Many motorists grapple with high cost of fuel every day, with a litre of petrol currently going for Sh106.30.
But an innovator from Langas, Uasin Gishu County, is eager to end motorists’ agony at the pump after coming up with a solar-powered car.
Samuel Karumbo’s vehicle uses only solar to run and can also charge mobile phones and provide home lighting.
Karumbo holds a Diploma in Electrical Installation from the Kitale National Polytechnic.
He has named his prototype “Kenya One Solar Car”. He has been working on the invention for four months and hopes to showcase it next year at the annual Eldoret ASK Show.
The car can carry two people and Karumbo says that he plans to commercialise the machine and make it available to the local market if well supported.
When the Nation visited him at his small garage tucked in the heart of the vast Langas slum, about 7km from Eldoret Town, Karumbo was busy doing the final touches on the machine he says he has been working on and improving for months.
“I have wished to own a cost-effective car that is eco-friendly for many years because across the world, countries are fast embracing green energy,” Karumbo says.
He started making the vehicle in his compound that he has converted into a workshop by piecing together scrap metal.
“This car does not require fuel, all it needs to move is solar energy. In fact, it is so unique that I am planning to start showcasing it at exhibitions,” a confident Karumbo says.
The car has one large solar panel at the rear, another on top and a small one in front that is used for lighting.
“The panels collect the solar energy before it is converted into electronic energy. The new energy is stored in batteries that drive the four wheels.”
He says the vehicle can successfully cover about 100km in a day and weighs approximately 120kg.
Edward Moenga, an environmental expert, says "using a solar-powered car is cheaper because solar energy is free. It is also environmental friendly".
The solar panels have a total of 260 watts, which is a lot of energy, according to Karumbo.
Mr Karumbo says that he wants to use the car to create awareness and reach out to people to adopt clean energy to protect the environment.
Apart from the solar-powered car, Mr Karumbo - who also holds a diploma certificate in business management - has also invented a cooking system driven by a cell phone. He has named it “robot’.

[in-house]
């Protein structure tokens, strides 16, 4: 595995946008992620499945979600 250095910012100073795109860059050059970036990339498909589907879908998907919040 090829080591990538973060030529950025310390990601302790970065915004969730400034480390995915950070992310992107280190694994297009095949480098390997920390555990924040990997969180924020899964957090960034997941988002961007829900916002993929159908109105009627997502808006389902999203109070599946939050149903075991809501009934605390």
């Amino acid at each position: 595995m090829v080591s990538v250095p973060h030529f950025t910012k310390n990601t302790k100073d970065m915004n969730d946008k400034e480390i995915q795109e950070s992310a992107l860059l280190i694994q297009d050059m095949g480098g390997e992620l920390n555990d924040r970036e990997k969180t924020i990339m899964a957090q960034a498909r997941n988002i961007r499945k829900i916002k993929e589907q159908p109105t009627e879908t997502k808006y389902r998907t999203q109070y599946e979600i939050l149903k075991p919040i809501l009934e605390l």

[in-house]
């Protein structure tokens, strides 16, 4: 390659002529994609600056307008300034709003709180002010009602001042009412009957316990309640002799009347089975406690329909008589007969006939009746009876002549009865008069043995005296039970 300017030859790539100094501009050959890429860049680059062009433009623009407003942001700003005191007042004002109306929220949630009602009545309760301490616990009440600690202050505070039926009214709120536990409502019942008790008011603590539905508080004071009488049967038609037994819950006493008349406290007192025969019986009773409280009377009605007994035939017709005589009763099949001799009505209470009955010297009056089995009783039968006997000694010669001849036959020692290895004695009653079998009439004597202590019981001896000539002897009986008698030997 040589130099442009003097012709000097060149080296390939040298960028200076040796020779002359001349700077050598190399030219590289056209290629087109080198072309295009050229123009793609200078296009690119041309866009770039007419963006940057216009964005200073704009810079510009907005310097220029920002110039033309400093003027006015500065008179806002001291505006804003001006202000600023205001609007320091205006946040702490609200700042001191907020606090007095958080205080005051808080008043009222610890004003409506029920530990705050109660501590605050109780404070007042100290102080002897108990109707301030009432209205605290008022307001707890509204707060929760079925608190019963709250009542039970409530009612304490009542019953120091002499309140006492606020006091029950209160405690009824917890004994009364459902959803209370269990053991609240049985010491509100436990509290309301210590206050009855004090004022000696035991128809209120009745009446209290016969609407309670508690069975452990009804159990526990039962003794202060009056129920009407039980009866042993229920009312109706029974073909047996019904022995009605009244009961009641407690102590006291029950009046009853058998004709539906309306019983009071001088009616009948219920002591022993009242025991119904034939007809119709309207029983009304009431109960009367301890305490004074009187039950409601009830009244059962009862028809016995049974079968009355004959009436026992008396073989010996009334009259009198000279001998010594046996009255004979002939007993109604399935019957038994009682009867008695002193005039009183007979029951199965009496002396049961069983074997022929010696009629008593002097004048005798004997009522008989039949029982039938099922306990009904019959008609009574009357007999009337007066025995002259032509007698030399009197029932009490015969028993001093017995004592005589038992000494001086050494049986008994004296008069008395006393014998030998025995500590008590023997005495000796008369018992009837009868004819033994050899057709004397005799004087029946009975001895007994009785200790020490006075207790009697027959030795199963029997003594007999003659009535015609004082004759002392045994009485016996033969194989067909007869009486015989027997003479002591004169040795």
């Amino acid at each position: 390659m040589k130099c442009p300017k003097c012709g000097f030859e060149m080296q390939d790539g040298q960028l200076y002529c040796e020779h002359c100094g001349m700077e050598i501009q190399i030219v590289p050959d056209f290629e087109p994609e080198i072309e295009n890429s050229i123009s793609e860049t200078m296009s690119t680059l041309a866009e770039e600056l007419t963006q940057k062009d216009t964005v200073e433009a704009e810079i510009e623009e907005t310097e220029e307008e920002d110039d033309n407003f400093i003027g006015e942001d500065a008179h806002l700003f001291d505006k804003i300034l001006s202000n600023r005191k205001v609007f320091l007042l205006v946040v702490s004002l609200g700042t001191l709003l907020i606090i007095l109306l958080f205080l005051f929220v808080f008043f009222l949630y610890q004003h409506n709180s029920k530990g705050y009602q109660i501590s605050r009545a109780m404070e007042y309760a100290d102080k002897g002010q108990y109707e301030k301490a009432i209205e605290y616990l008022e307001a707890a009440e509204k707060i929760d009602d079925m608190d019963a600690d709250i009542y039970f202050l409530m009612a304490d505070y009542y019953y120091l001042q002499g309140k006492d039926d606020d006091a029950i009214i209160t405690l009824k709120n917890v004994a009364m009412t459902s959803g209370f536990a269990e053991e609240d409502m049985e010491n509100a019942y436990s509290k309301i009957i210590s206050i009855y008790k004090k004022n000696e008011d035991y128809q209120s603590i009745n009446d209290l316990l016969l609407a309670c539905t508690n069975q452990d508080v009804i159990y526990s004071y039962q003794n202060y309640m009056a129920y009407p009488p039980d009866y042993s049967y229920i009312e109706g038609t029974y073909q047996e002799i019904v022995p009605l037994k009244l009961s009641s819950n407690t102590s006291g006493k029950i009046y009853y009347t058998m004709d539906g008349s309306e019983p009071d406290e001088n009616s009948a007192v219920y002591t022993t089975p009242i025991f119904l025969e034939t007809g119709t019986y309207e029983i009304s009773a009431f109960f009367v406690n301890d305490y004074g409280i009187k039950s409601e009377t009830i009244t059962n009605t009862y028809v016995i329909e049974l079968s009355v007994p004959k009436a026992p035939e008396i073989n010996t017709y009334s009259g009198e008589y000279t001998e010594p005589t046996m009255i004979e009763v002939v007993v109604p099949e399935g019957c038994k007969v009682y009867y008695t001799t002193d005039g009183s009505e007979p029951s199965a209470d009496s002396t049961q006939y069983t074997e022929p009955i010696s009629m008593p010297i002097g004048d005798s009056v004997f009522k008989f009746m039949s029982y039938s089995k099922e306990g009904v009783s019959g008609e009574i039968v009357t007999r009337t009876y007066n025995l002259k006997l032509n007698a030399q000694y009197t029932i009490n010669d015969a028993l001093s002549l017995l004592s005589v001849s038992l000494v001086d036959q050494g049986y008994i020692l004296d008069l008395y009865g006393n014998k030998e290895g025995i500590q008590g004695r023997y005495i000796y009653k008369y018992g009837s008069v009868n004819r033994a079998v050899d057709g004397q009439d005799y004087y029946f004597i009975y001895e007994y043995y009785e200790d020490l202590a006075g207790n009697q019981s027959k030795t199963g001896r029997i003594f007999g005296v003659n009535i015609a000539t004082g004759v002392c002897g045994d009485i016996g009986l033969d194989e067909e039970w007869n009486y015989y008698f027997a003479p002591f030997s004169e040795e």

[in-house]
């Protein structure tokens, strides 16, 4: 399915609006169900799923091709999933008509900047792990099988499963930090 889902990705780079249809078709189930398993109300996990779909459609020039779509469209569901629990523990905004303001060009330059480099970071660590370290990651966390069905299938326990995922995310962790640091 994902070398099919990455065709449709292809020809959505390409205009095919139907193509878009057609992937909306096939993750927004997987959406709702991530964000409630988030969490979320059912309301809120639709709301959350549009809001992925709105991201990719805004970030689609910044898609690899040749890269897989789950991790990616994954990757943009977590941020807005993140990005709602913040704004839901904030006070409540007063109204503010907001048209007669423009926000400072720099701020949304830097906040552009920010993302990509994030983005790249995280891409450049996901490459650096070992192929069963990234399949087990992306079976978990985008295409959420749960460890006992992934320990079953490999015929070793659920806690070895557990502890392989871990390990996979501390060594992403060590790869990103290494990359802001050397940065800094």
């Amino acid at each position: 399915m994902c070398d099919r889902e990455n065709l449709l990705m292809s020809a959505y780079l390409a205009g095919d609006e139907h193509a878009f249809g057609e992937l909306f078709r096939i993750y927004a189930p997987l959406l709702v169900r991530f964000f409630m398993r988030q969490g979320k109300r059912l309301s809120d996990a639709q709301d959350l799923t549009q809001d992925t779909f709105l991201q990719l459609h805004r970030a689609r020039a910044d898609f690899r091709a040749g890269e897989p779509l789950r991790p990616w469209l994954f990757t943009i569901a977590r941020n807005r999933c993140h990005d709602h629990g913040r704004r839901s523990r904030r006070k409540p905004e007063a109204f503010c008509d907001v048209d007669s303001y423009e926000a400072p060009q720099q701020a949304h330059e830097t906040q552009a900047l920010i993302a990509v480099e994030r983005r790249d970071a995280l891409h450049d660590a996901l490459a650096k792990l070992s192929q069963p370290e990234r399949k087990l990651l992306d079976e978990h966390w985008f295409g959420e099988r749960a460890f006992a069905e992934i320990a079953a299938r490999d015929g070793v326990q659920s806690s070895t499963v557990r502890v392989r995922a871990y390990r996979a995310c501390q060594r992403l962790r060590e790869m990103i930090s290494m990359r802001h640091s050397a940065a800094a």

When Karumbo dials the cell phone, it initiates the cooking of the food that he will have placed on the electronic cooker in advance. The device is also able to switch on security lights.
Other innovations include an energy generating bed and a feeding machine that can help people living with disabilities.
But it is the solar-powered car that has sent a wave of excitement among the residents.
The vehicle usually draws a huge crowd of onlookers who move around it as it navigates through the roads in the slum.
“This innovation has awakened some sense of pride in the residents of Langas slum who for a very long have been associated with crime among other evil deeds,” Mzee Patrick Wafula, a resident of Kona Mbaya area in Langas, says.
Another resident, Ms Susan Atieno, asked both the national and county governments to support Mr Karumbo so that he motivates other youth to emulate him and earn a livelihood through the innovation.
“If the national government or the county were to come on board and support this young man then he would in turn have the necessary resources to employ his fellow youth to help him manufacture such cars and sell them to Kenyans at affordable prices,” Ms Atieno says.
Mr Karumbo noted that the whole project cost him approximately Sh125,000.
He indicated that he has received orders from interested buyers but is yet to think about selling it.
“I am asking the government to support me so that I can manufacture more cars of the same kind and sell them to as many people as possible.”